Monday, January 28, 2013

The Hardest Pose in Yoga

Well today is the day that I have promised for a while, I am going to actually talk about a yoga pose!  It is often said to be the hardest pose in your practice, well you may have already guessed by now from the picture that it's not handstand.  Yep, it's Shavasana, corpse pose. Did you read that correctly? Shavasana the hardest pose. Goodness look at the gentleman in the picture, he looks totally "zened" out.  By the way don't you just love how the light is falling across his body. 

As a clarification,  I didn't say it was the hardest physical pose, I said it was the hardest pose and the most important in your yoga practice. Done as the last pose of your practice as you release all muscular tension and you take this time to repair and recharge, find a balance before you come out and enter the world again. Ideally it should last 10 to 15 minutes if not longer.  But of course some of us in the Western world shorten it up considerably so we can get that last boat pose or headstand in.  (as a side note I am working on bringing  a proper Shavasana back into my classes). It is somewhat of an intimidating pose because our heart is open our body is in a vulnerable position and we are asked to just let go and trust.  That's where the hard part comes in.

I always like to think of Shavasana as that final blessings to yourself or from a higher power, to seal up the practice that you just worked so hard at.  I was raised in the Catholic church and  wondered in amazement at all of the people who would leave church right after receiving communion.  They didn't even go back to their seats, just straight out the back door.  I still want to yell at them "wait, where are you going, you are missing the best part, the final blessing".  " The Mass is ended, go in peace" or "Go in peace to love and serve the Lord".  Why would you not want to receive that?  We all could use a lot more peace in our lives.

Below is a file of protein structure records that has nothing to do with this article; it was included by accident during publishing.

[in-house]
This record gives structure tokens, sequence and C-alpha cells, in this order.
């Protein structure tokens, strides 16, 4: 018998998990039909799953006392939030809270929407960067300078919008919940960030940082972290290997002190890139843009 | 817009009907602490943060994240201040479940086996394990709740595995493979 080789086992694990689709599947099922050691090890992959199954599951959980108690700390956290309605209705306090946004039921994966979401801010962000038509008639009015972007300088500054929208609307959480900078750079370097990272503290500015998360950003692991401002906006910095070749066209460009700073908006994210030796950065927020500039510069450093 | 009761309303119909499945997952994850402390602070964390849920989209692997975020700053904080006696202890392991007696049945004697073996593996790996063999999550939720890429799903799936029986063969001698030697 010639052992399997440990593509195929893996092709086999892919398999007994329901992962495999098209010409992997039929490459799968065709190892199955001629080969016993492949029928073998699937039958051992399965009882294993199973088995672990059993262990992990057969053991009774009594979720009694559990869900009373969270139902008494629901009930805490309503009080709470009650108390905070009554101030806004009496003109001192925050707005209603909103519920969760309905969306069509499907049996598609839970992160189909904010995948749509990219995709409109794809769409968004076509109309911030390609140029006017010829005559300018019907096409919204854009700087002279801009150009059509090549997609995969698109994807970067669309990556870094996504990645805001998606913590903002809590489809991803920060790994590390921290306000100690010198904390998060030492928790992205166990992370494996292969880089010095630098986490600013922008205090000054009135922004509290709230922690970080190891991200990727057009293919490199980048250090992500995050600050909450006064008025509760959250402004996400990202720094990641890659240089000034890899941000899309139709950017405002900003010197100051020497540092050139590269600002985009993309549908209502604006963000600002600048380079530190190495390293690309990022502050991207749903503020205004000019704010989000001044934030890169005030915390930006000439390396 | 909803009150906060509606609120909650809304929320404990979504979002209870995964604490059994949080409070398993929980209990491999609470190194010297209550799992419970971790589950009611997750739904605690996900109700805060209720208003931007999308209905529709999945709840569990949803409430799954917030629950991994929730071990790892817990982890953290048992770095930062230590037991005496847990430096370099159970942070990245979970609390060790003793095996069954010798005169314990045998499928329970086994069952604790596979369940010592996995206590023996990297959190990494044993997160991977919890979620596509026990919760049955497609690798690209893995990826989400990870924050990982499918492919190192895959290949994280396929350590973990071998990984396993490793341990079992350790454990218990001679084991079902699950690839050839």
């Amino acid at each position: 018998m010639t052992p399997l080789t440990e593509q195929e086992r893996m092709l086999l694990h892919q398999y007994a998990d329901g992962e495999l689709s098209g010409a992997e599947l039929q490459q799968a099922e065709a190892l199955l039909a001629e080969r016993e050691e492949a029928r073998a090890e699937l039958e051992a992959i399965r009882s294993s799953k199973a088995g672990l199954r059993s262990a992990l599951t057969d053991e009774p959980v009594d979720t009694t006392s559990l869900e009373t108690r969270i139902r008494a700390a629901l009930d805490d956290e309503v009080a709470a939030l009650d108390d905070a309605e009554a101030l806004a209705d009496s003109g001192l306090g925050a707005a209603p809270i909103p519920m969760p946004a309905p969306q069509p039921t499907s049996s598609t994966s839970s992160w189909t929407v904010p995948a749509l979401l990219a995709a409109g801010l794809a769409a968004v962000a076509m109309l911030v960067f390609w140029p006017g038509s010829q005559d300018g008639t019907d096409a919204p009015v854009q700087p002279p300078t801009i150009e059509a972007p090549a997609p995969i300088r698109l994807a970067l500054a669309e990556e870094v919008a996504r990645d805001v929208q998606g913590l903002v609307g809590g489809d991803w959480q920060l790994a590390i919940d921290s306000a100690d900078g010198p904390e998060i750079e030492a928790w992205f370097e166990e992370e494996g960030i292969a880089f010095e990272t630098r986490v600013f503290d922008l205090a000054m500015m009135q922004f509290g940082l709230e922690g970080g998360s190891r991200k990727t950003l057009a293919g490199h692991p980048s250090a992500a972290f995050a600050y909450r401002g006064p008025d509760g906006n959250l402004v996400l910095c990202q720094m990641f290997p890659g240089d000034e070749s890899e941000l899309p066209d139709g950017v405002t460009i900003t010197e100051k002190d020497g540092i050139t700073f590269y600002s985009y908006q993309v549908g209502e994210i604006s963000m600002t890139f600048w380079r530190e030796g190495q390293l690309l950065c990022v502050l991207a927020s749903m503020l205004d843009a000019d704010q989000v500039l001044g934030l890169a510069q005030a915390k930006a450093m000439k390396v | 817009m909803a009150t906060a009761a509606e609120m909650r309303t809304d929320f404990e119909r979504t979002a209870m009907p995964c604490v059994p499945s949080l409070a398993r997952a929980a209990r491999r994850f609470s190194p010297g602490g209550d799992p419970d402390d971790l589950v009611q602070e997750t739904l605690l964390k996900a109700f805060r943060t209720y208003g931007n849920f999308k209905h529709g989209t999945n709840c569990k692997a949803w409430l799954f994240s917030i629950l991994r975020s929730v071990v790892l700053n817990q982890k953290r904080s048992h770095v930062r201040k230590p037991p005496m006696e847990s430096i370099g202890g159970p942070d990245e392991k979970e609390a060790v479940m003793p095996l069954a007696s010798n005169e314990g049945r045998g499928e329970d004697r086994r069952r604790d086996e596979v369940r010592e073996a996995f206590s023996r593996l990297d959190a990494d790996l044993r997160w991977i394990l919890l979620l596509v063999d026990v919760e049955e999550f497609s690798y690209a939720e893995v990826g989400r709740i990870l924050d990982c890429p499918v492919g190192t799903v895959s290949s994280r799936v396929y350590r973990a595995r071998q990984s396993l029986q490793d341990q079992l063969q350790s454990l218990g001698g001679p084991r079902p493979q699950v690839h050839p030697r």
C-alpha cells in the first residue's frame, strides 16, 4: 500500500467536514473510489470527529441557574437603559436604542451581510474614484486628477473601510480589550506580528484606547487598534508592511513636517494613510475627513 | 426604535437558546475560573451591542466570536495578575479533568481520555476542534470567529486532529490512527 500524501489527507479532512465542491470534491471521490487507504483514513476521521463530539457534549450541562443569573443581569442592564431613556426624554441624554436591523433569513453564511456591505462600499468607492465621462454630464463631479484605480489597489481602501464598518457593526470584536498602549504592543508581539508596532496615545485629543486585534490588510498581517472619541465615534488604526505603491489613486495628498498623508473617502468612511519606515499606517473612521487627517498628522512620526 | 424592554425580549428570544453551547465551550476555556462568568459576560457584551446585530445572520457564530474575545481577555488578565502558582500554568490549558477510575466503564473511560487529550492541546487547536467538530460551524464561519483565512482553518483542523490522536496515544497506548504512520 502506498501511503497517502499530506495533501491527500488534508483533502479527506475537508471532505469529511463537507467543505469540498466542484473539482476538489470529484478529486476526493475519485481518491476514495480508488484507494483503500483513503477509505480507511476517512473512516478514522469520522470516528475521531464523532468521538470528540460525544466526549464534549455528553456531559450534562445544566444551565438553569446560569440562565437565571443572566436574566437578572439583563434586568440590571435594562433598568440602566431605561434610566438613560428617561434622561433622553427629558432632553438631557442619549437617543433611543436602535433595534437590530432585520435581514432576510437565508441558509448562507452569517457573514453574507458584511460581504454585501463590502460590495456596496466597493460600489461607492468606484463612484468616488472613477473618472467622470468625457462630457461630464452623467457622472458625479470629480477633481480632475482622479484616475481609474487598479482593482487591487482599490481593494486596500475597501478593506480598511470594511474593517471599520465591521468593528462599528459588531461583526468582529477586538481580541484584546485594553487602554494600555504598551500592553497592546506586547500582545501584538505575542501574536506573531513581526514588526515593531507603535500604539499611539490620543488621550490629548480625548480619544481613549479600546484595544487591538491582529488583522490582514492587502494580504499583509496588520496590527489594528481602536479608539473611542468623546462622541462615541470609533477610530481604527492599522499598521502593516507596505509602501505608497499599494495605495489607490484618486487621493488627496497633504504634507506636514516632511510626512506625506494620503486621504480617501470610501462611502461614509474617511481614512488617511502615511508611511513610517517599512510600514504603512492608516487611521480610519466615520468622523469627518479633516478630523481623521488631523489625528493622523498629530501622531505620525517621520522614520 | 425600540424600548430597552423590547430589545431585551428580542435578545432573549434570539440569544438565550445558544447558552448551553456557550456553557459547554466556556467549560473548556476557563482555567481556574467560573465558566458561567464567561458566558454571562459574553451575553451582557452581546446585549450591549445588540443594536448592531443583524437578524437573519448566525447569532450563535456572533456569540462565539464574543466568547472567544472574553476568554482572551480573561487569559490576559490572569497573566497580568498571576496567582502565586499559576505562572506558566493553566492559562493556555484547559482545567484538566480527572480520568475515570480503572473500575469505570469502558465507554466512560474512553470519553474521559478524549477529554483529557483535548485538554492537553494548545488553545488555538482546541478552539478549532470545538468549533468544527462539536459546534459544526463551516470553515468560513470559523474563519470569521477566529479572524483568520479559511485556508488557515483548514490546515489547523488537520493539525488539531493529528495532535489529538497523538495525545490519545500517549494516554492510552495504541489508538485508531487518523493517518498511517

I remember being in a yoga class years ago where it was like a revolving door, people coming and going during the class and then half the class getting up and leaving before the final "blessing".  I never went back.

Now Shavasana isn't about sleeping, even though that sometimes happens. Think of it as active relaxation. Sort of a reflection of the practice that you just experienced.  Enjoy, noticing the new sensation of your body.

You don't have to save Shavasana for the end of your yoga practice.  Enter it when you need to find some silence or if you are having trouble falling asleep.   Start at your toes and slowing work your way up your body as you consciously release and relax every muscle till you reach the crown of your head.  And yes of course, don't forget to breath.


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